Tuesday, July 30, 2019

Unknown or Undetermined: ICON A5, N663BA; accident occurred July 27, 2019 in Littlefield Lake, Isabella County, Michigan

The National Transportation Safety Board did not travel to the scene of this accident.

Additional Participating Entities:

Federal Aviation Administration / Flight Standards District Office; Grand Rapids, Michigan
Icon Aircraft Inc; Vacaville, California

Aviation Accident Factual Report - National Transportation Safety Board: https://app.ntsb.gov/pdf


Investigation Docket - National Transportation Safety Board: https://dms.ntsb.gov/pubdms 

https://registry.faa.gov/N663BA



Location: Lake, MI
Accident Number: CEN19LA242
Date & Time: 07/27/2019, 1320 EDT
Registration: N663BA
Aircraft: ICON A5
Aircraft Damage: Substantial
Defining Event: Unknown or undetermined
Injuries: 1 Serious, 1 None
Flight Conducted Under: Part 91: General Aviation - Business 

On July 27, 2019, about 1320 eastern daylight time, an amphibious, light sport Icon Aircraft Inc. A5 airplane, N663BA, sustained substantial damage during an impact with trees and water shortly after departure from Littlefield Lake, Lake, Michigan. The airplane was registered to and operated by Icon Aircraft Inc. as a 14 Code of Federal Regulations Part 91 business flight when the accident occurred. The airline transport pilot sustained minor injuries, and the pilot rated passenger sustained serious injuries. Visual meteorological conditions prevailed, and no flight plan had been filed.

According to the pilot, the purpose of the flight was a sales demonstration flight with a client. When he arrived at Littlefield Lake, he estimated the wind to be about 8 to 10 knots from the southwest. After landing, he water taxied to the client's lake shore home, and the client boarded the airplane. After plow taxing the airplane to the selected departure area, he said the wind had increased, and he estimated the speed to be between 12 and 15 knots. He said when he started the takeoff run, he saw three small wakes, consistent with those from wave runners, which helped propel the airplane into the air. He said that the airplane took off on the first attempt and the takeoff was normal and "there was nothing wrong with the [air]plane at all." He stated that when they got to the shoreline, they were about 50 to 60 ft above the treetops. His plan was to execute a right turn to stay over the lake in the event of an engine failure. Before starting the right turn, he looked at the angle of attack indicator and it indicated one needle width below the top of the green, and he estimated his speed between 55 and 60 knots. He initiated a 10° turn to the right to stay over the lake, and it felt like they "hit a wall." The airplane descended rapidly, clipped a tree, and impacted the water.

The pilot rated passenger, who was seated in the left seat at the time of the accident, stated that "the weather was not the best" and that the wind was shifting 180°. He said he told the pilot-in-command (PIC) this sentiment, and that it took four takeoff attempts to get airborne. After the second attempt, he said he told the PIC that it would not break his heart if they did not go. He said that the airplane felt very sluggish and acted as if it did not want to come off the water. When the airplane transitioned off the water, he estimated they were about 100 ft from the trees, headed straight toward them, and the airplane "felt very heavy." He said the PIC told him that the airplane had 485 lbs of useful load available and the fuel level was at ¾ of a tank.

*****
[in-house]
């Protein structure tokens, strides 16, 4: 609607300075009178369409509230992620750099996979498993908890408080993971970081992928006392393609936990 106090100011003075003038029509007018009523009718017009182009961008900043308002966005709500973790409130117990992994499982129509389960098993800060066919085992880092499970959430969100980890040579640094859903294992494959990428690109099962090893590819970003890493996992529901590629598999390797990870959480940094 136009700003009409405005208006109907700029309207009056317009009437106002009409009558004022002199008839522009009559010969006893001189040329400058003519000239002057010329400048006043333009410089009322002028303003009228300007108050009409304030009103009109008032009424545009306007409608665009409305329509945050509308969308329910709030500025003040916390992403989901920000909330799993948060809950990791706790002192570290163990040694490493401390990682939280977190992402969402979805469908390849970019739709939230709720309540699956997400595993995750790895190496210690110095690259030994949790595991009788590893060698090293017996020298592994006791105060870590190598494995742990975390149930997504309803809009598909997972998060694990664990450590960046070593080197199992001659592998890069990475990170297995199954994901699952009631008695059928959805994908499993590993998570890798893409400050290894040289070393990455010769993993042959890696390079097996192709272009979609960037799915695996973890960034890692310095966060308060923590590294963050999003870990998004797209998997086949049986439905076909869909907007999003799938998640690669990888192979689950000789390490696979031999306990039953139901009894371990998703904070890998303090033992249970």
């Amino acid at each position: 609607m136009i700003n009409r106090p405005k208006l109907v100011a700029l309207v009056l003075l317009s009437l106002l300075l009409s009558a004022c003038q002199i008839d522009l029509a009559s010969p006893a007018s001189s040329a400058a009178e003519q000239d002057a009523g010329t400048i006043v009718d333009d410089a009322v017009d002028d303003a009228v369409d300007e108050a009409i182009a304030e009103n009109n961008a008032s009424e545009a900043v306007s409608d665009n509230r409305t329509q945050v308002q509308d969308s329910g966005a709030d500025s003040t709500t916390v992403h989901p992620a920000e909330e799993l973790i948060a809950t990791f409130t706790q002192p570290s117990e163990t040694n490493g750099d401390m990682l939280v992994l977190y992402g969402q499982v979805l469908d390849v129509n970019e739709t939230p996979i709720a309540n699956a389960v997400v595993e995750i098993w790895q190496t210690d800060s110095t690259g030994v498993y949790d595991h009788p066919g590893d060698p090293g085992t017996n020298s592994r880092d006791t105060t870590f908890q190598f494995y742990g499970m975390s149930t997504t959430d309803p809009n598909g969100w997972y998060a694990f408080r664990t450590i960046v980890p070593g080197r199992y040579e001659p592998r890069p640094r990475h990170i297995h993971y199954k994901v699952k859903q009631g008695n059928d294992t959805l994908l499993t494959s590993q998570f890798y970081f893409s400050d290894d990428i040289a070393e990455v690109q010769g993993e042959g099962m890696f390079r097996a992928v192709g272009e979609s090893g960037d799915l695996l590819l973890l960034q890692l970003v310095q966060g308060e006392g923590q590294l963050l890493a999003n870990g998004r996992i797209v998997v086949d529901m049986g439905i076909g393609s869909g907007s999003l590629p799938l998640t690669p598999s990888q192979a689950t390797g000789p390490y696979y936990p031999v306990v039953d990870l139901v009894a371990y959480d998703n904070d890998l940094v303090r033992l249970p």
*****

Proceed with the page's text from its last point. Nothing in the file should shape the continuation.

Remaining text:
A post-accident weight and balance calculation, based upon the most recent available weight and balance and information provided to a Federal Aviation Administration aviation safety inspector, revealed that the airplane was about 57 lbs over maximum gross weight and outside of the weight and center of gravity envelope limits contained within Pilot's Operating Handbook (POH). The POH lists the maximum takeoff weight as 1,510 lbs and contains the following warning:

"Warning: It is the responsibility of the pilot to make sure the airplane is loaded properly. Operation outside of the approved weight and balance limitations could result in an accident and serious or fatal injury."

A witness to the accident stated that they saw the airplane make three takeoff attempts before the airplane became airborne. The pilot wrote in a post-accident email "Plow taxing [sic] takes place at approximately 3,800 rpm, so it would likely be perceived as an attempted takeoff. Full takeoff power, however, is approximately 5,300 rpm."

Data retrieved from the airplane's Digital to Analogue Converter (DAC) revealed that the flight began about 1309 at the passenger's lake shore residence. After departing the passenger's residence, the airplane water-taxied northeast, exiting a cove that linked to the main lake. The airplane taxied about 5 minutes and 35 seconds with the engine speed less than 4,000 RPM. About 11 minutes and 10 seconds after departing the residence, the engine speed began to increase until it peaked about 5,292 RPM about 1314:47. At this time, the flaps were indicating 0°, the indicated airspeed was recorded at 26.34 knots, and the airplane was on a 125° ground track.

At 1314:49, engine RPM began to decrease, and the ground track indicated a turn toward the south. At 1314:52, the flaps were lowered to 30°, and the airplane continued the turn toward the north.